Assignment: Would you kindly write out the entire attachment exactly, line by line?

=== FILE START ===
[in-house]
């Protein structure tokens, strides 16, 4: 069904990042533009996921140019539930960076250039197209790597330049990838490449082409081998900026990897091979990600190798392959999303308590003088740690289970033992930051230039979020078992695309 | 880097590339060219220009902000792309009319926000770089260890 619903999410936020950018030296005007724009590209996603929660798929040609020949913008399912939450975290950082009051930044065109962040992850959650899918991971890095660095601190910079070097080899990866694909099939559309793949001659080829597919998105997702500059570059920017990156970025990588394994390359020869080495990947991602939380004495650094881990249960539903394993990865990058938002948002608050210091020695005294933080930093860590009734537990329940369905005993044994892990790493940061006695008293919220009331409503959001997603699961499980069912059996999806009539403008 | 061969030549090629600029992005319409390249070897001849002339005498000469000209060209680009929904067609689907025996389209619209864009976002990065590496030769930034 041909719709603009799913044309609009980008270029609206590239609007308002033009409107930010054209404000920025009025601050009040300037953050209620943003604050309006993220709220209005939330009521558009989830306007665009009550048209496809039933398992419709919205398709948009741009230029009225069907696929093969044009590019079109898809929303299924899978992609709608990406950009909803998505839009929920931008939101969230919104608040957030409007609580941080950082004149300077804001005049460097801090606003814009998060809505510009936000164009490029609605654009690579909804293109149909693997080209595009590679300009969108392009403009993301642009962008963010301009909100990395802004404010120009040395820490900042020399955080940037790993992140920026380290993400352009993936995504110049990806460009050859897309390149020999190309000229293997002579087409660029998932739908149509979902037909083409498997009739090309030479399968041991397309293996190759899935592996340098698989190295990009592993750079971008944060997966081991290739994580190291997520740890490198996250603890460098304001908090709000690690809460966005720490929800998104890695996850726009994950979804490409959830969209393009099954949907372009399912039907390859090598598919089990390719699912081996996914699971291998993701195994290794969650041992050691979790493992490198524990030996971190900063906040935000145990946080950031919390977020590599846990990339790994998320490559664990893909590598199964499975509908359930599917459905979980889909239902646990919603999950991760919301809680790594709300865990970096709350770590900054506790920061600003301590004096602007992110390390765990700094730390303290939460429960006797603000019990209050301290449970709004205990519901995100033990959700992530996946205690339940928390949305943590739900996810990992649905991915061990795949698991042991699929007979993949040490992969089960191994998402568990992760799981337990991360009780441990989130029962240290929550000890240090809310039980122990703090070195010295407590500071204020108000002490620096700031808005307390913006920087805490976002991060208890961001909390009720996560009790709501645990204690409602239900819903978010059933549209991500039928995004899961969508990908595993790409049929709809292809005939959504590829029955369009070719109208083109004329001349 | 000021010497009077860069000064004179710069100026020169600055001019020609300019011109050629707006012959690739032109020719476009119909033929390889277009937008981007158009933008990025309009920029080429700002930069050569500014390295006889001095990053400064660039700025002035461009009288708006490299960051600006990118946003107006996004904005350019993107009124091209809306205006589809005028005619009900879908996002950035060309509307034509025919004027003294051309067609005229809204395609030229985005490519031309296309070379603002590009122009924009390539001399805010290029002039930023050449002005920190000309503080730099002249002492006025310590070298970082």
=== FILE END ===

[in-house]
């Protein structure tokens, strides 16, 4: 069904990042533009996921140019539930960076250039197209790597330049990838490449082409081998900026990897091979990600190798392959999303308590003088740690289970033992930051230039979020078992695309 | 880097590339060219220009902000792309009319926000770089260890 619903999410936020950018030296005007724009590209996603929660798929040609020949913008399912939450975290950082009051930044065109962040992850959650899918991971890095660095601190910079070097080899990866694909099939559309793949001659080829597919998105997702500059570059920017990156970025990588394994390359020869080495990947991602939380004495650094881990249960539903394993990865990058938002948002608050210091020695005294933080930093860590009734537990329940369905005993044994892990790493940061006695008293919220009331409503959001997603699961499980069912059996999806009539403008 | 061969030549090629600029992005319409390249070897001849002339005498000469000209060209680009929904067609689907025996389209619209864009976002990065590496030769930034 041909719709603009799913044309609009980008270029609206590239609007308002033009409107930010054209404000920025009025601050009040300037953050209620943003604050309006993220709220209005939330009521558009989830306007665009009550048209496809039933398992419709919205398709948009741009230029009225069907696929093969044009590019079109898809929303299924899978992609709608990406950009909803998505839009929920931008939101969230919104608040957030409007609580941080950082004149300077804001005049460097801090606003814009998060809505510009936000164009490029609605654009690579909804293109149909693997080209595009590679300009969108392009403009993301642009962008963010301009909100990395802004404010120009040395820490900042020399955080940037790993992140920026380290993400352009993936995504110049990806460009050859897309390149020999190309000229293997002579087409660029998932739908149509979902037909083409498997009739090309030479399968041991397309293996190759899935592996340098698989190295990009592993750079971008944060997966081991290739994580190291997520740890490198996250603890460098304001908090709000690690809460966005720490929800998104890695996850726009994950979804490409959830969209393009099954949907372009399912039907390859090598598919089990390719699912081996996914699971291998993701195994290794969650041992050691979790493992490198524990030996971190900063906040935000145990946080950031919390977020590599846990990339790994998320490559664990893909590598199964499975509908359930599917459905979980889909239902646990919603999950991760919301809680790594709300865990970096709350770590900054506790920061600003301590004096602007992110390390765990700094730390303290939460429960006797603000019990209050301290449970709004205990519901995100033990959700992530996946205690339940928390949305943590739900996810990992649905991915061990795949698991042991699929007979993949040490992969089960191994998402568990992760799981337990991360009780441990989130029962240290929550000890240090809310039980122990703090070195010295407590500071204020108000002490620096700031808005307390913006920087805490976002991060208890961001909390009720996560009790709501645990204690409602239900819903978010059933549209991500039928995004899961969508990908595993790409049929709809292809005939959504590829029955369009070719109208083109004329001349 | 000021010497009077860069000064004179710069100026020169600055001019020609300019011109050629707006012959690739032109020719476009119909033929390889277009937008981007158009933008990025309009920029080429700002930069050569500014390295006889001095990053400064660039700025002035461009009288708006490299960051600006990118946003107006996004904005350019993107009124091209809306205006589809005028005619009900879908996002950035060309509307034509025919004027003294051309067609005229809204395609030229985005490519031309296309070379603002590009122009924009390539001399805010290029002039930023050449002005920190000309503080730099002249002492006025310590070298970082």